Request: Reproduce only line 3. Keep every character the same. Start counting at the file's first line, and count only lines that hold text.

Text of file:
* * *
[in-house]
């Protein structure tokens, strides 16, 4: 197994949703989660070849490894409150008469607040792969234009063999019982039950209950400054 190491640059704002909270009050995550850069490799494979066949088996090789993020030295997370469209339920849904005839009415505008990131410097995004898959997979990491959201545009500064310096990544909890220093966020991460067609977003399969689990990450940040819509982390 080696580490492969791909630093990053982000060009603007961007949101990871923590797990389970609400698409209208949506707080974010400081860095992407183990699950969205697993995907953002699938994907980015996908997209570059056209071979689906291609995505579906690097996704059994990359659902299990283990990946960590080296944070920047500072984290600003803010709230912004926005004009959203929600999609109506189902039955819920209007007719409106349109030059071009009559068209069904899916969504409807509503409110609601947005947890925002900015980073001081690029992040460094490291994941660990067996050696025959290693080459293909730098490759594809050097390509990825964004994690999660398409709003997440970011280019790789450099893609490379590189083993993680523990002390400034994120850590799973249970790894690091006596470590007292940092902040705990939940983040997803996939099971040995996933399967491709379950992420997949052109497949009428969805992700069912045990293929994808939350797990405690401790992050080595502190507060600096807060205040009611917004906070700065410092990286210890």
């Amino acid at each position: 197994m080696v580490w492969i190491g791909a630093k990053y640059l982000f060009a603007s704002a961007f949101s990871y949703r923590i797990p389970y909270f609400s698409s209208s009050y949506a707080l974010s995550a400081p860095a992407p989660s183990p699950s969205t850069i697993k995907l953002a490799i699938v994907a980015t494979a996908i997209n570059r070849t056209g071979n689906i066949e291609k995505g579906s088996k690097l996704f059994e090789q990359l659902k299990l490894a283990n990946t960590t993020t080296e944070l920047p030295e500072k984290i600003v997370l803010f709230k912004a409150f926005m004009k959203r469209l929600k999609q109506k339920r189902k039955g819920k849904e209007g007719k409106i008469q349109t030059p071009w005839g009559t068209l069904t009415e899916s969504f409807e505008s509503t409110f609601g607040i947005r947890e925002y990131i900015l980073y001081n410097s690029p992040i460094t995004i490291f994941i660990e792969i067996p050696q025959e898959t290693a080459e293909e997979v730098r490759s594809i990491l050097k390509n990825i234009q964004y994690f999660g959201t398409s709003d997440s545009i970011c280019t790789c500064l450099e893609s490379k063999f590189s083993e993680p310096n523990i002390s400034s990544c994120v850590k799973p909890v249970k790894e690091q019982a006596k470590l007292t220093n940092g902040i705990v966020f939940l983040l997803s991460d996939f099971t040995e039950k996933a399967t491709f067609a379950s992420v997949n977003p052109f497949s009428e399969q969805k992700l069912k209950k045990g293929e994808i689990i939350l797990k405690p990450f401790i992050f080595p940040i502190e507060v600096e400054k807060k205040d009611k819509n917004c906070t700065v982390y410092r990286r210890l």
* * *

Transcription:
């Amino acid at each position: 197994m080696v580490w492969i190491g791909a630093k990053y640059l982000f060009a603007s704002a961007f949101s990871y949703r923590i797990p389970y909270f609400s698409s209208s009050y949506a707080l974010s995550a400081p860095a992407p989660s183990p699950s969205t850069i697993k995907l953002a490799i699938v994907a980015t494979a996908i997209n570059r070849t056209g071979n689906i066949e291609k995505g579906s088996k690097l996704f059994e090789q990359l659902k299990l490894a283990n990946t960590t993020t080296e944070l920047p030295e500072k984290i600003v997370l803010f709230k912004a409150f926005m004009k959203r469209l929600k999609q109506k339920r189902k039955g819920k849904e209007g007719k409106i008469q349109t030059p071009w005839g009559t068209l069904t009415e899916s969504f409807e505008s509503t409110f609601g607040i947005r947890e925002y990131i900015l980073y001081n410097s690029p992040i460094t995004i490291f994941i660990e792969i067996p050696q025959e898959t290693a080459e293909e997979v730098r490759s594809i990491l050097k390509n990825i234009q964004y994690f999660g959201t398409s709003d997440s545009i970011c280019t790789c500064l450099e893609s490379k063999f590189s083993e993680p310096n523990i002390s400034s990544c994120v850590k799973p909890v249970k790894e690091q019982a006596k470590l007292t220093n940092g902040i705990v966020f939940l983040l997803s991460d996939f099971t040995e039950k996933a399967t491709f067609a379950s992420v997949n977003p052109f497949s009428e399969q969805k992700l069912k209950k045990g293929e994808i689990i939350l797990k405690p990450f401790i992050f080595p940040i502190e507060v600096e400054k807060k205040d009611k819509n917004c906070t700065v982390y410092r990286r210890l």